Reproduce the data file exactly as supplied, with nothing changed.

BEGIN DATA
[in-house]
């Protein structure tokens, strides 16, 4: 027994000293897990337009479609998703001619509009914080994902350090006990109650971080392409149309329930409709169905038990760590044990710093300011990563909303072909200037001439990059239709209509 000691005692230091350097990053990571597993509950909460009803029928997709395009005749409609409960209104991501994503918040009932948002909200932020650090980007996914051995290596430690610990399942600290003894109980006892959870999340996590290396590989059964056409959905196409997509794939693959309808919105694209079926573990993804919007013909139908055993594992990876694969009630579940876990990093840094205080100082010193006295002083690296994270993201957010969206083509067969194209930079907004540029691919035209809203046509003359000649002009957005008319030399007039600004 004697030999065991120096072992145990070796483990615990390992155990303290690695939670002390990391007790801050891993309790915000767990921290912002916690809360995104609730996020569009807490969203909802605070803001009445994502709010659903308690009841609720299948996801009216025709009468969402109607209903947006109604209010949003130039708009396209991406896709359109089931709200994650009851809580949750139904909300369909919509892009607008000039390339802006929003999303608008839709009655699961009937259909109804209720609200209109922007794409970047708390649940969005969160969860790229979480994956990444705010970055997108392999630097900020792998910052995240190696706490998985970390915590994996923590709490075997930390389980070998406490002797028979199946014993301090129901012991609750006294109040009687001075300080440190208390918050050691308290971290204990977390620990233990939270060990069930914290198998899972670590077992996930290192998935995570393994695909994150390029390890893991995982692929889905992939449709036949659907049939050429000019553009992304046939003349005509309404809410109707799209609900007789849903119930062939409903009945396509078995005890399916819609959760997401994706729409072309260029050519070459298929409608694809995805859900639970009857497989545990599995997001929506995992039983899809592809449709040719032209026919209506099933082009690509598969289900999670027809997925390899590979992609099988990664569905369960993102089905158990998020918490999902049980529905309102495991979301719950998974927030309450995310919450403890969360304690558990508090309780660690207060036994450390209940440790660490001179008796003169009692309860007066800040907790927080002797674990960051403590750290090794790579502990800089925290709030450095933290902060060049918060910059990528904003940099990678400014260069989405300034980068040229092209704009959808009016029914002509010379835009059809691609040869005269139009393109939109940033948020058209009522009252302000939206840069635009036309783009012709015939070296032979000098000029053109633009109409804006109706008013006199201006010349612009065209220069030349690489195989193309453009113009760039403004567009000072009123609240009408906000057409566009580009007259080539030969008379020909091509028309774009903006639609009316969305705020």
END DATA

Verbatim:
[in-house]
């Protein structure tokens, strides 16, 4: 027994000293897990337009479609998703001619509009914080994902350090006990109650971080392409149309329930409709169905038990760590044990710093300011990563909303072909200037001439990059239709209509 000691005692230091350097990053990571597993509950909460009803029928997709395009005749409609409960209104991501994503918040009932948002909200932020650090980007996914051995290596430690610990399942600290003894109980006892959870999340996590290396590989059964056409959905196409997509794939693959309808919105694209079926573990993804919007013909139908055993594992990876694969009630579940876990990093840094205080100082010193006295002083690296994270993201957010969206083509067969194209930079907004540029691919035209809203046509003359000649002009957005008319030399007039600004 004697030999065991120096072992145990070796483990615990390992155990303290690695939670002390990391007790801050891993309790915000767990921290912002916690809360995104609730996020569009807490969203909802605070803001009445994502709010659903308690009841609720299948996801009216025709009468969402109607209903947006109604209010949003130039708009396209991406896709359109089931709200994650009851809580949750139904909300369909919509892009607008000039390339802006929003999303608008839709009655699961009937259909109804209720609200209109922007794409970047708390649940969005969160969860790229979480994956990444705010970055997108392999630097900020792998910052995240190696706490998985970390915590994996923590709490075997930390389980070998406490002797028979199946014993301090129901012991609750006294109040009687001075300080440190208390918050050691308290971290204990977390620990233990939270060990069930914290198998899972670590077992996930290192998935995570393994695909994150390029390890893991995982692929889905992939449709036949659907049939050429000019553009992304046939003349005509309404809410109707799209609900007789849903119930062939409903009945396509078995005890399916819609959760997401994706729409072309260029050519070459298929409608694809995805859900639970009857497989545990599995997001929506995992039983899809592809449709040719032209026919209506099933082009690509598969289900999670027809997925390899590979992609099988990664569905369960993102089905158990998020918490999902049980529905309102495991979301719950998974927030309450995310919450403890969360304690558990508090309780660690207060036994450390209940440790660490001179008796003169009692309860007066800040907790927080002797674990960051403590750290090794790579502990800089925290709030450095933290902060060049918060910059990528904003940099990678400014260069989405300034980068040229092209704009959808009016029914002509010379835009059809691609040869005269139009393109939109940033948020058209009522009252302000939206840069635009036309783009012709015939070296032979000098000029053109633009109409804006109706008013006199201006010349612009065209220069030349690489195989193309453009113009760039403004567009000072009123609240009408906000057409566009580009007259080539030969008379020909091509028309774009903006639609009316969305705020």